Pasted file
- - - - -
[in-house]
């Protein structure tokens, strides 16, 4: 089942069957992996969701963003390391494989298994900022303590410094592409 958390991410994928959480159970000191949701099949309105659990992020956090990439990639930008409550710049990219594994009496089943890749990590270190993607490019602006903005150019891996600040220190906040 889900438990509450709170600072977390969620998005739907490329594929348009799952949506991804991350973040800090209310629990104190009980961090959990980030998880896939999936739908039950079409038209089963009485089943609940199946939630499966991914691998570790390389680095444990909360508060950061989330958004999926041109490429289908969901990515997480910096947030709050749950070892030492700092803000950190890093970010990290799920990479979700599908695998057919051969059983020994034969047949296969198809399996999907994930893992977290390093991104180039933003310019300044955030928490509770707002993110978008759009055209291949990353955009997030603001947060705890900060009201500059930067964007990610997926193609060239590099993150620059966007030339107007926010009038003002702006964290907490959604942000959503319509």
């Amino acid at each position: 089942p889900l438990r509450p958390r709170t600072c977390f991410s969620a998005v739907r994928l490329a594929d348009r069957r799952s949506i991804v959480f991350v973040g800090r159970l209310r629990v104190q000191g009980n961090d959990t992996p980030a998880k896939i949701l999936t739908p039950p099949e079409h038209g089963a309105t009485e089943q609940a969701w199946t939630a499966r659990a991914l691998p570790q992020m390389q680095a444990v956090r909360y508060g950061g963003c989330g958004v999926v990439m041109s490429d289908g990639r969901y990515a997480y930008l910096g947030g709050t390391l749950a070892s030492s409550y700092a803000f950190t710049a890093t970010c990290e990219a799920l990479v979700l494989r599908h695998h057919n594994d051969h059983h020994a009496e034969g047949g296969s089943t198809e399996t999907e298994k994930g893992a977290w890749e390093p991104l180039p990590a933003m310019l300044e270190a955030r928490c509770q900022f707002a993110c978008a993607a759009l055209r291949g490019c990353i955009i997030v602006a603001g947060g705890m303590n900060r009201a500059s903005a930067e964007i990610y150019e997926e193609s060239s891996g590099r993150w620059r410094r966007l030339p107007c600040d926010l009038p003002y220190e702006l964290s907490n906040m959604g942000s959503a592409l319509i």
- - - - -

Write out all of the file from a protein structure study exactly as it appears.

[in-house]
């Protein structure tokens, strides 16, 4: 089942069957992996969701963003390391494989298994900022303590410094592409 958390991410994928959480159970000191949701099949309105659990992020956090990439990639930008409550710049990219594994009496089943890749990590270190993607490019602006903005150019891996600040220190906040 889900438990509450709170600072977390969620998005739907490329594929348009799952949506991804991350973040800090209310629990104190009980961090959990980030998880896939999936739908039950079409038209089963009485089943609940199946939630499966991914691998570790390389680095444990909360508060950061989330958004999926041109490429289908969901990515997480910096947030709050749950070892030492700092803000950190890093970010990290799920990479979700599908695998057919051969059983020994034969047949296969198809399996999907994930893992977290390093991104180039933003310019300044955030928490509770707002993110978008759009055209291949990353955009997030603001947060705890900060009201500059930067964007990610997926193609060239590099993150620059966007030339107007926010009038003002702006964290907490959604942000959503319509």
């Amino acid at each position: 089942p889900l438990r509450p958390r709170t600072c977390f991410s969620a998005v739907r994928l490329a594929d348009r069957r799952s949506i991804v959480f991350v973040g800090r159970l209310r629990v104190q000191g009980n961090d959990t992996p980030a998880k896939i949701l999936t739908p039950p099949e079409h038209g089963a309105t009485e089943q609940a969701w199946t939630a499966r659990a991914l691998p570790q992020m390389q680095a444990v956090r909360y508060g950061g963003c989330g958004v999926v990439m041109s490429d289908g990639r969901y990515a997480y930008l910096g947030g709050t390391l749950a070892s030492s409550y700092a803000f950190t710049a890093t970010c990290e990219a799920l990479v979700l494989r599908h695998h057919n594994d051969h059983h020994a009496e034969g047949g296969s089943t198809e399996t999907e298994k994930g893992a977290w890749e390093p991104l180039p990590a933003m310019l300044e270190a955030r928490c509770q900022f707002a993110c978008a993607a759009l055209r291949g490019c990353i955009i997030v602006a603001g947060g705890m303590n900060r009201a500059s903005a930067e964007i990610y150019e997926e193609s060239s891996g590099r993150w620059r410094r966007l030339p107007c600040d926010l009038p003002y220190e702006l964290s907490n906040m959604g942000s959503a592409l319509i």